Travel To the Past

Reliving joys, triumphs and memorable events…

There is a popular Christian song that proudly proclaims,:

                               Roll back the curtain of memory now and then

Show me where you brought me from

                               And where I could have been

                               Remember I’m human, and humans forget

                               So remind me, remind me dear Lord.

One of the joys of getting older is looking back over one’s life and reliving joys, triumphs and memorable events. When traveling through time, by remembering one’s past, it is very important that the “memory trip” does not lead to crippling regret and disappointment.  Many people would love to hit a reset button or get a do over for some of life’s experiences.  But that is not how life works.  Jazz enthusiasts will remember a tune popularized by the legendary entertainer Nat King Cole, Looking Back.  The poignant lyrics declare:

Looking ba-a-ack over my life
I can see where I caused you strife
But I know, oh yes I know
I’d never make that same mistake again

Looking ba-a-ack over my deeds
I can see signs a wise man heeds
And if I just ha-ad the chance
I’d never make that same mistake again

Once my cup was overflowing
But I gave nothing in retu-you-urn
Now I can’t begin to te-ell you
What a lesson I have learned

Looking ba-a-ack over the slate
I can see love turned to hate
But I know, oh yes I know
I’d never make that same mistake again.

Famous cartoonist, the late Bill Keane, whose comic strip the Family Circus, which has been in syndication since 1960, once said “yesterday is history, tomorrow is a mystery, today is a gift of God, which is why we call it the present.”  

When we travel to the past, our reflected-upon experiences should provide us insight into how we should walk in the present to ensure a more secure future in any area we may have fallen short.  We may reflect on a love we didn’t appreciate, a job we took for granted, a loved one we wronged or an opportunity we missed.  Proverbs 26:11-12 can be paraphrased and summarized as, “like a dog that returns to its vomit, a fool does the same foolish things again and again.”  This is why a trip to the past is often a good thing, if visited correctly but detrimental if visited inappropriately.  The reason why we roll back the curtain of memory and reflect on shortcomings, is to reflect on God’s grace and unmerited mercy.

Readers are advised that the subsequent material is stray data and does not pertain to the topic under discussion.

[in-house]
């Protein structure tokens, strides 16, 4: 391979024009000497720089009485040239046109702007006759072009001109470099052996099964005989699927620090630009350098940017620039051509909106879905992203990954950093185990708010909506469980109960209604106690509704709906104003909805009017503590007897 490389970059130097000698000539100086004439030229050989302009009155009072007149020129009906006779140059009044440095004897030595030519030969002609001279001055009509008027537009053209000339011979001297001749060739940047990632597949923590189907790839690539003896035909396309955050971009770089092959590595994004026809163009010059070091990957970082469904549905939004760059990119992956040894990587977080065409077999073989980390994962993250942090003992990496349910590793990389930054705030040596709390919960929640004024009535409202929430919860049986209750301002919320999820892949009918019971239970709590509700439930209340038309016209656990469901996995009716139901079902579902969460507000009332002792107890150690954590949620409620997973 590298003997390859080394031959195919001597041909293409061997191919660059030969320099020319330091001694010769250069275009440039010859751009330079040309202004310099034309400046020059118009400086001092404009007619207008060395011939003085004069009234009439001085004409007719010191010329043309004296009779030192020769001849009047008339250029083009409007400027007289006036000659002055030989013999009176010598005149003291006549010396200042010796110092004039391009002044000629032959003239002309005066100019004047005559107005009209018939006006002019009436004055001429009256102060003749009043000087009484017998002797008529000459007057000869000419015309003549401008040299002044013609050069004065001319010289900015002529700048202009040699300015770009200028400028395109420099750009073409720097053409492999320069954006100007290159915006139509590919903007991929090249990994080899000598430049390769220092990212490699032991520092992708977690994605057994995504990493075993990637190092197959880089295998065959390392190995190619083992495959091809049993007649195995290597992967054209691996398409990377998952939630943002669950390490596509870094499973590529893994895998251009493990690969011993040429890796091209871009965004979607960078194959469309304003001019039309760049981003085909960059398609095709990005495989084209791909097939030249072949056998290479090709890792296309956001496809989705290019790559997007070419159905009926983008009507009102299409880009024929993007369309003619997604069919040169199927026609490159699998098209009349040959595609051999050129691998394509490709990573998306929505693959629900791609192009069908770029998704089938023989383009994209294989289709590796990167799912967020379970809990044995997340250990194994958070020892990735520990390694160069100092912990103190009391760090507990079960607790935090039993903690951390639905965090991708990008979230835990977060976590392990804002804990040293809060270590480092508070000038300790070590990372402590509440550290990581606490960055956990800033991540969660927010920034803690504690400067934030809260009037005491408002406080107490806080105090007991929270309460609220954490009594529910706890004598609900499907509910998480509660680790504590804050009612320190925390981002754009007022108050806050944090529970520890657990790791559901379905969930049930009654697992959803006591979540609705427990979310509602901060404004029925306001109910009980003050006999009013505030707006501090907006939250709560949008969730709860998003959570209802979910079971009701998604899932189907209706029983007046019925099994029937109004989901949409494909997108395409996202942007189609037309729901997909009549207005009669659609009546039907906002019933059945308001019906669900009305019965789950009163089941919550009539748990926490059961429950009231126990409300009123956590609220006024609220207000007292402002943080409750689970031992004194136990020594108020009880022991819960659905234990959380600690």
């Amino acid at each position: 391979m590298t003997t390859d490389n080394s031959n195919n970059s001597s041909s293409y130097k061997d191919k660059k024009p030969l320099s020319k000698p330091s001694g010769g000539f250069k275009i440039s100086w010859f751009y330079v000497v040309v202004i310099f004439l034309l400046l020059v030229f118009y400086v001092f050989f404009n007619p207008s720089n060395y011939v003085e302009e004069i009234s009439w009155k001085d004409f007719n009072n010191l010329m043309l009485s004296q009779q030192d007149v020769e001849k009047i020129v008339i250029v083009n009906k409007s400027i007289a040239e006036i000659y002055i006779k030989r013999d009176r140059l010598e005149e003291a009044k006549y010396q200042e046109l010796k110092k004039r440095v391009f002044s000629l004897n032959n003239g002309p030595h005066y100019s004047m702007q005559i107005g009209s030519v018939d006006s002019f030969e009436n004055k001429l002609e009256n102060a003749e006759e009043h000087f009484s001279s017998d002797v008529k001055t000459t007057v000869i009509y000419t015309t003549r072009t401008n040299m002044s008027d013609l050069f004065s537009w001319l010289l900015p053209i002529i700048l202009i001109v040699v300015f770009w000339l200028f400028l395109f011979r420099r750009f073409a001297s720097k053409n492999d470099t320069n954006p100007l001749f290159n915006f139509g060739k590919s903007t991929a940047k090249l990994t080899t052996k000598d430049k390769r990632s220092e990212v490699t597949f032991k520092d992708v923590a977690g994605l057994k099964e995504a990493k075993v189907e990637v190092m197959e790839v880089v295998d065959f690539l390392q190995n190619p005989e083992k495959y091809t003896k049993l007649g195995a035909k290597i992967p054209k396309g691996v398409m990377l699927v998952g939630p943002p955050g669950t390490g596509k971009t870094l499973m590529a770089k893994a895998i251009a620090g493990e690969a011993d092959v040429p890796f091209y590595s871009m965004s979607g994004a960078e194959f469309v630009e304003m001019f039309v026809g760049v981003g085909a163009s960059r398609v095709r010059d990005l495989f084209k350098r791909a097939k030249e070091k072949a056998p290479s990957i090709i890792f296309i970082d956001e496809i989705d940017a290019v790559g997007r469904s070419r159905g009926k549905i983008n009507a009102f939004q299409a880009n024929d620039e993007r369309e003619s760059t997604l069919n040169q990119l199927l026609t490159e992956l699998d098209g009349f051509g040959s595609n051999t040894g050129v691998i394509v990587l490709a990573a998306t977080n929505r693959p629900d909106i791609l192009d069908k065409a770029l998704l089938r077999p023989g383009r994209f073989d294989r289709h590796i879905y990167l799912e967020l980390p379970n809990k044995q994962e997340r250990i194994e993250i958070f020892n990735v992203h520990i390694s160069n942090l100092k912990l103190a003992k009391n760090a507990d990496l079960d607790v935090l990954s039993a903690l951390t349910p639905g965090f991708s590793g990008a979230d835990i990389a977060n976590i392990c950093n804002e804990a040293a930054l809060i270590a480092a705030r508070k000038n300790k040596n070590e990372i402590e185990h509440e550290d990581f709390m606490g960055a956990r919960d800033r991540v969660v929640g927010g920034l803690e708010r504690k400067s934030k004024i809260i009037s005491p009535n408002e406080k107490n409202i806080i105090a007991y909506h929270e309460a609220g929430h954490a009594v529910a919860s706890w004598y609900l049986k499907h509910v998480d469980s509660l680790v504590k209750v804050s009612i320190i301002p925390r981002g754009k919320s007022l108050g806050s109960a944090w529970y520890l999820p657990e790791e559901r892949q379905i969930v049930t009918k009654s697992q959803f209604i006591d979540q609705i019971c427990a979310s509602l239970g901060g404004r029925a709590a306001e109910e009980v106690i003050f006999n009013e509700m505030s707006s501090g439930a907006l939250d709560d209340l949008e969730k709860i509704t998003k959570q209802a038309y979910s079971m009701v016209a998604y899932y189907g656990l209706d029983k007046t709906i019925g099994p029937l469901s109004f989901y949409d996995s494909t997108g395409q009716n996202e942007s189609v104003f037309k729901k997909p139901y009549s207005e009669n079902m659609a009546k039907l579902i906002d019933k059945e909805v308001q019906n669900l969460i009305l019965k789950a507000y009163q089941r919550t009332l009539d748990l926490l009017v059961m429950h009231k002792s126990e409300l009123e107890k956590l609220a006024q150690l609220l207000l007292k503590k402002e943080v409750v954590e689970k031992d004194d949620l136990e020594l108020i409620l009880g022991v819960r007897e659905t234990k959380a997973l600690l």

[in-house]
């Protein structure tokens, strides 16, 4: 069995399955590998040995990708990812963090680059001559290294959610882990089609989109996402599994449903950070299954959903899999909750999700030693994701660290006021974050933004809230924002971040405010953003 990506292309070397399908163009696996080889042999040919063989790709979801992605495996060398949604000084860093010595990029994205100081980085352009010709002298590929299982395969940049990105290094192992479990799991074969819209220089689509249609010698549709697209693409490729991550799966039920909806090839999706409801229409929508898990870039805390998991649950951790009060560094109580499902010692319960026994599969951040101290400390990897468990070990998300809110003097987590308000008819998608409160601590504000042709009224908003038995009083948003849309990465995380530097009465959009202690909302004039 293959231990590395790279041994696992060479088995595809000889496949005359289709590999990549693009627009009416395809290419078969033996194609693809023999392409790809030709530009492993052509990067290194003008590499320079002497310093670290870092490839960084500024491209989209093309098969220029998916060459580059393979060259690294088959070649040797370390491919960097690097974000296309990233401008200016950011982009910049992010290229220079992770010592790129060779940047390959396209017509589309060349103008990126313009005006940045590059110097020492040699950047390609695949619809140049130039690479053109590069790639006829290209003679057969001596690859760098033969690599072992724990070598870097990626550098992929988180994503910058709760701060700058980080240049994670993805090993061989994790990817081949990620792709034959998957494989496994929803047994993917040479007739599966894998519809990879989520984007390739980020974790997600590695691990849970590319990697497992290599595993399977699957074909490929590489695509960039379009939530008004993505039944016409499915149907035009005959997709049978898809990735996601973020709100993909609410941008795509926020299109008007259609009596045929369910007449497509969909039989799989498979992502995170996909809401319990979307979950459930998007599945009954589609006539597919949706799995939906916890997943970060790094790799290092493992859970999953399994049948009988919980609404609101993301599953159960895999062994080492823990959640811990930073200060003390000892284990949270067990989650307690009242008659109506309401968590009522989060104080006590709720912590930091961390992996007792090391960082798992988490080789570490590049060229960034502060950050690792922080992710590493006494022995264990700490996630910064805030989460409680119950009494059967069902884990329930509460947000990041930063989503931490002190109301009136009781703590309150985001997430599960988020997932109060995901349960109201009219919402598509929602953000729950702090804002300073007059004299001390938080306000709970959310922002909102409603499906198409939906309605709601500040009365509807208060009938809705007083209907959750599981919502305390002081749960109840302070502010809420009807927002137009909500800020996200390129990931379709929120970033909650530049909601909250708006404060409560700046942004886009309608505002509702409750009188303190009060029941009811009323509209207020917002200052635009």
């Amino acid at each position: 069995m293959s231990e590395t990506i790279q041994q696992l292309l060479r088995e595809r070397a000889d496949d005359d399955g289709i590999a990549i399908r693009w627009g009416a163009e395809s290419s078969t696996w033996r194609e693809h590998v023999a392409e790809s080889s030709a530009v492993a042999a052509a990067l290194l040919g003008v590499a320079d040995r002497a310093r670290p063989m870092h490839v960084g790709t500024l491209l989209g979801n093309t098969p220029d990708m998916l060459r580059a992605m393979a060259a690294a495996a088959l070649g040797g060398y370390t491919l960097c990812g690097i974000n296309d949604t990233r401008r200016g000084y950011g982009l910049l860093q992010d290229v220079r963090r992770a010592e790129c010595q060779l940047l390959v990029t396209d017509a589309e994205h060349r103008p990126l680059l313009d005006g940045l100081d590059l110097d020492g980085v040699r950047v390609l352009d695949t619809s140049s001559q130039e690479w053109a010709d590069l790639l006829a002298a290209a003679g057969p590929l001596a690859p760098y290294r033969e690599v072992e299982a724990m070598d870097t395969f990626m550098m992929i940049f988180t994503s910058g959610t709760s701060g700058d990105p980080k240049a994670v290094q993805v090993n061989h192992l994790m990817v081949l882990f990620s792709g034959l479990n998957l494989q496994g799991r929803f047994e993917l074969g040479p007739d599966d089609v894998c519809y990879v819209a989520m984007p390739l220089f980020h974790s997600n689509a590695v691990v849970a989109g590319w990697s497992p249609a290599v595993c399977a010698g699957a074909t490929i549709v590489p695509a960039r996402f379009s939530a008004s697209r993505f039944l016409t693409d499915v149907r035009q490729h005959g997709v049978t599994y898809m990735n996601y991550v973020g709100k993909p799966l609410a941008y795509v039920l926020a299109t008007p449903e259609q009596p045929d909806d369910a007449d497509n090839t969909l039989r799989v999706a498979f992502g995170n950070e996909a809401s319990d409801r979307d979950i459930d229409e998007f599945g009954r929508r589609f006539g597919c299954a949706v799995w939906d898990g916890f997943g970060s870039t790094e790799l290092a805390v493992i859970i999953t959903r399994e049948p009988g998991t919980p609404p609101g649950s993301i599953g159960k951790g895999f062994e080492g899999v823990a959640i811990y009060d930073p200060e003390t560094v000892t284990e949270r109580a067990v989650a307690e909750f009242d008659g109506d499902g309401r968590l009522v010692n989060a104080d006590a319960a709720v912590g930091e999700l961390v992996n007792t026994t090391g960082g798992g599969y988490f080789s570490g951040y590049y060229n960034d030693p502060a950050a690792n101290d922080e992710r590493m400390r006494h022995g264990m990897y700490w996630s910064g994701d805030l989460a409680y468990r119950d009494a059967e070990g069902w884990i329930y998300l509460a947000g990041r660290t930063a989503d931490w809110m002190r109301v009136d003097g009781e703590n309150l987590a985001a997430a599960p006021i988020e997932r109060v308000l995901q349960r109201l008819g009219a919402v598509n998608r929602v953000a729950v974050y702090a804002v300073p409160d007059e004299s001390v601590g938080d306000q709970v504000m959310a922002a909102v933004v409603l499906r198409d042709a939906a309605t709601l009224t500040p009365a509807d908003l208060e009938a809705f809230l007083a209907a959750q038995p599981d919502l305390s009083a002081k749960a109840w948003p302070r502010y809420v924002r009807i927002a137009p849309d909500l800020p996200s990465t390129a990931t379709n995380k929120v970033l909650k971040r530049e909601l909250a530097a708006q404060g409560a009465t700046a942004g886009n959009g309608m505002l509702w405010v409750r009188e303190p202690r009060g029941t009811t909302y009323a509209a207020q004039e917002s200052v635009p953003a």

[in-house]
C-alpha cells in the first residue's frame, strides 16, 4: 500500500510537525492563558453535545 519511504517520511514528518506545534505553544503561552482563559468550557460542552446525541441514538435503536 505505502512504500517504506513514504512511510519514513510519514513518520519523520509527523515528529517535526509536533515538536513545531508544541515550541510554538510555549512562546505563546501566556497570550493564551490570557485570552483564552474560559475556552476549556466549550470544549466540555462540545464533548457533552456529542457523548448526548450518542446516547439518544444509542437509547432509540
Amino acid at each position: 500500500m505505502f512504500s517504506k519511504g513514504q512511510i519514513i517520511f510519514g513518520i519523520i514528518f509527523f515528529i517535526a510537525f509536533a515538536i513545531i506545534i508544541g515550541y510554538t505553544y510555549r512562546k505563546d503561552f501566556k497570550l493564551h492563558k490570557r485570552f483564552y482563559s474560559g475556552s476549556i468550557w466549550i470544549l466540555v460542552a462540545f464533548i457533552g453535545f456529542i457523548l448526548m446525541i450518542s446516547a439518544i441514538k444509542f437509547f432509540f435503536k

All good things have the potential to be bad if misused or abused.  Ice-cream as a treat is great.  However, ice-cream as a daily supplement can lead to chronic health problems.  So, if you find that trips to the past leave you forlorn, downtrodden and extremely sorrowful, don’t continue the trip. Whether we are “tripping” in the present or past, take heed to Philippians 4:8 KJV, “Finally, brethren, whatsoever things are true, whatsoever things [are] honest, whatsoever things [are] just, whatsoever things [are] pure, whatsoever things [are] lovely, whatsoever things [are] of good report; if [there be] any virtue, and if [there be] any praise, think on these things.”

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Elder Jerome Woods, II

Elder Jerome Woods, II

Elder Jerome Woods, II is the husband of Alana M. Woods and is the son of the late Jerome Woods, Sr. and Larina Woods. He is a Washington, D.C. native and associate Elder at High Calling Ministries pastored by George W. Hawkins, Jr. Elder Woods is a graduate of The George Washington University (1994) where he received his Bachelor of Arts in English Literature with minors in Sociology and Latin Classical Humanities. Elder Woods received his Juris Doctorate in 1997 from The Catholic University of America, Columbus School of Law.
Elder Jerome Woods, II

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